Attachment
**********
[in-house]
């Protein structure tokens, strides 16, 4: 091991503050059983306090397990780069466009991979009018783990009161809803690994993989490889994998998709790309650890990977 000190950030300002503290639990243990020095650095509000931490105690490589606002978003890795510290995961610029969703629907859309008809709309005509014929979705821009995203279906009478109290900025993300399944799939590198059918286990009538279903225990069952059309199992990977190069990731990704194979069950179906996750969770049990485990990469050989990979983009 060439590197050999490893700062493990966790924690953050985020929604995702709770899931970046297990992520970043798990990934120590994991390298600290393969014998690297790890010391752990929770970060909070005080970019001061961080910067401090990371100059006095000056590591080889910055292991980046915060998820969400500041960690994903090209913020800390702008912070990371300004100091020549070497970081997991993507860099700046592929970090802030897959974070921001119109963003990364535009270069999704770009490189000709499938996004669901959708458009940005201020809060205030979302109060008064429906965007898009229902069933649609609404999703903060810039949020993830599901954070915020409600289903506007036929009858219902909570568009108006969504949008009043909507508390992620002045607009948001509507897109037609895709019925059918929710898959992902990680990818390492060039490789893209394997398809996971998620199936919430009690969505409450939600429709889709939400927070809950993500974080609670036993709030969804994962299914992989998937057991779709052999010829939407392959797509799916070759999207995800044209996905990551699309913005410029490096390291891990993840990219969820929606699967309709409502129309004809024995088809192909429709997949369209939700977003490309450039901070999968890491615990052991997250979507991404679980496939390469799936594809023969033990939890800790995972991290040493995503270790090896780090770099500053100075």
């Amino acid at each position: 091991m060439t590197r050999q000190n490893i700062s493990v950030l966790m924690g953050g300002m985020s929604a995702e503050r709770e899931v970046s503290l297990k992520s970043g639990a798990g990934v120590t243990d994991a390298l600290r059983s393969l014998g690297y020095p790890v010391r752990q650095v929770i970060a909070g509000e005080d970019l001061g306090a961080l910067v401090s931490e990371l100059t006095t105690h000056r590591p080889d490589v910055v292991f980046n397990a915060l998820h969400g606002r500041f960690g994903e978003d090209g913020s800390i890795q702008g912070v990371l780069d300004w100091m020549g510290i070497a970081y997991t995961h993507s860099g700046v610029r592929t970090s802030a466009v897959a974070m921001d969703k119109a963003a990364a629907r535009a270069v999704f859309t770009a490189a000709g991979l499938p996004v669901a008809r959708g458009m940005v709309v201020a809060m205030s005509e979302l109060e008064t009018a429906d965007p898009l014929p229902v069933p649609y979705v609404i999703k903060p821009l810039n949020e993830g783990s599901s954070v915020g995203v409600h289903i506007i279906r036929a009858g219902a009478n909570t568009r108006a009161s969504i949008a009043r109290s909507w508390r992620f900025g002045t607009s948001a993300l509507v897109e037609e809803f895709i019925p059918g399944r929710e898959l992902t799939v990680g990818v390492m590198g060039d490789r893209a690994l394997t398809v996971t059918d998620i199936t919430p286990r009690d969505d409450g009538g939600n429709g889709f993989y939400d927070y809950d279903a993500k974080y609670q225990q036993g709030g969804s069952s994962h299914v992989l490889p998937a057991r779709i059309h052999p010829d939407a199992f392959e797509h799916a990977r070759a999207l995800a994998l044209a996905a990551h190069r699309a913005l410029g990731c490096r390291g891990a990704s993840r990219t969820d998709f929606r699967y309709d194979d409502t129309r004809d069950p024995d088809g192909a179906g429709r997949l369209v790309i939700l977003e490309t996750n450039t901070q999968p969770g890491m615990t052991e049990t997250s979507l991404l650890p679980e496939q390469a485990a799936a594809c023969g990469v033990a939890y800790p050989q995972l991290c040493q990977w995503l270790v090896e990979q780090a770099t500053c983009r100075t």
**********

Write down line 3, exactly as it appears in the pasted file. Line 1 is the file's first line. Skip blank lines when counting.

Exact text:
């Amino acid at each position: 091991m060439t590197r050999q000190n490893i700062s493990v950030l966790m924690g953050g300002m985020s929604a995702e503050r709770e899931v970046s503290l297990k992520s970043g639990a798990g990934v120590t243990d994991a390298l600290r059983s393969l014998g690297y020095p790890v010391r752990q650095v929770i970060a909070g509000e005080d970019l001061g306090a961080l910067v401090s931490e990371l100059t006095t105690h000056r590591p080889d490589v910055v292991f980046n397990a915060l998820h969400g606002r500041f960690g994903e978003d090209g913020s800390i890795q702008g912070v990371l780069d300004w100091m020549g510290i070497a970081y997991t995961h993507s860099g700046v610029r592929t970090s802030a466009v897959a974070m921001d969703k119109a963003a990364a629907r535009a270069v999704f859309t770009a490189a000709g991979l499938p996004v669901a008809r959708g458009m940005v709309v201020a809060m205030s005509e979302l109060e008064t009018a429906d965007p898009l014929p229902v069933p649609y979705v609404i999703k903060p821009l810039n949020e993830g783990s599901s954070v915020g995203v409600h289903i506007i279906r036929a009858g219902a009478n909570t568009r108006a009161s969504i949008a009043r109290s909507w508390r992620f900025g002045t607009s948001a993300l509507v897109e037609e809803f895709i019925p059918g399944r929710e898959l992902t799939v990680g990818v390492m590198g060039d490789r893209a690994l394997t398809v996971t059918d998620i199936t919430p286990r009690d969505d409450g009538g939600n429709g889709f993989y939400d927070y809950d279903a993500k974080y609670q225990q036993g709030g969804s069952s994962h299914v992989l490889p998937a057991r779709i059309h052999p010829d939407a199992f392959e797509h799916a990977r070759a999207l995800a994998l044209a996905a990551h190069r699309a913005l410029g990731c490096r390291g891990a990704s993840r990219t969820d998709f929606r699967y309709d194979d409502t129309r004809d069950p024995d088809g192909a179906g429709r997949l369209v790309i939700l977003e490309t996750n450039t901070q999968p969770g890491m615990t052991e049990t997250s979507l991404l650890p679980e496939q390469a485990a799936a594809c023969g990469v033990a939890y800790p050989q995972l991290c040493q990977w995503l270790v090896e990979q780090a770099t500053c983009r100075t």